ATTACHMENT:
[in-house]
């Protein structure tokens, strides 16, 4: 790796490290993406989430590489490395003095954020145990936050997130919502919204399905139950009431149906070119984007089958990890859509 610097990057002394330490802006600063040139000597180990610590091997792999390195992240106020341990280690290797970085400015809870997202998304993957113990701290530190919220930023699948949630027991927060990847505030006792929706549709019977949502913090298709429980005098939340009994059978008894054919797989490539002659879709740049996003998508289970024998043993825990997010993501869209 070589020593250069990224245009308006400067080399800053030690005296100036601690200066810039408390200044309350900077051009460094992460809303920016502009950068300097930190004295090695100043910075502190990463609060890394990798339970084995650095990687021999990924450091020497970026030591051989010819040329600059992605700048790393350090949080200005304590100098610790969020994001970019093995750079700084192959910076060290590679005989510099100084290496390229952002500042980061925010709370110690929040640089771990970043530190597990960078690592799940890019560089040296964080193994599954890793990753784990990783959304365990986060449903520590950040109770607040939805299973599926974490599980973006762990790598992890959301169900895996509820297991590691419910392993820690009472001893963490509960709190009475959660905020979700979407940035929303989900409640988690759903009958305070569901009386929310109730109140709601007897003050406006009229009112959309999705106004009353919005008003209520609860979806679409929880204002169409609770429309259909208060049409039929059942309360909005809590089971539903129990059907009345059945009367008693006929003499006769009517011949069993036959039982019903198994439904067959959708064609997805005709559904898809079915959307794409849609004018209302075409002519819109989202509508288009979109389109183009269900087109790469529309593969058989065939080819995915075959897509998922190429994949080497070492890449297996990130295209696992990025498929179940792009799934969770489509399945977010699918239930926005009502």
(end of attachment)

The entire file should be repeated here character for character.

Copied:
[in-house]
């Protein structure tokens, strides 16, 4: 790796490290993406989430590489490395003095954020145990936050997130919502919204399905139950009431149906070119984007089958990890859509 610097990057002394330490802006600063040139000597180990610590091997792999390195992240106020341990280690290797970085400015809870997202998304993957113990701290530190919220930023699948949630027991927060990847505030006792929706549709019977949502913090298709429980005098939340009994059978008894054919797989490539002659879709740049996003998508289970024998043993825990997010993501869209 070589020593250069990224245009308006400067080399800053030690005296100036601690200066810039408390200044309350900077051009460094992460809303920016502009950068300097930190004295090695100043910075502190990463609060890394990798339970084995650095990687021999990924450091020497970026030591051989010819040329600059992605700048790393350090949080200005304590100098610790969020994001970019093995750079700084192959910076060290590679005989510099100084290496390229952002500042980061925010709370110690929040640089771990970043530190597990960078690592799940890019560089040296964080193994599954890793990753784990990783959304365990986060449903520590950040109770607040939805299973599926974490599980973006762990790598992890959301169900895996509820297991590691419910392993820690009472001893963490509960709190009475959660905020979700979407940035929303989900409640988690759903009958305070569901009386929310109730109140709601007897003050406006009229009112959309999705106004009353919005008003209520609860979806679409929880204002169409609770429309259909208060049409039929059942309360909005809590089971539903129990059907009345059945009367008693006929003499006769009517011949069993036959039982019903198994439904067959959708064609997805005709559904898809079915959307794409849609004018209302075409002519819109989202509508288009979109389109183009269900087109790469529309593969058989065939080819995915075959897509998922190429994949080497070492890449297996990130295209696992990025498929179940792009799934969770489509399945977010699918239930926005009502």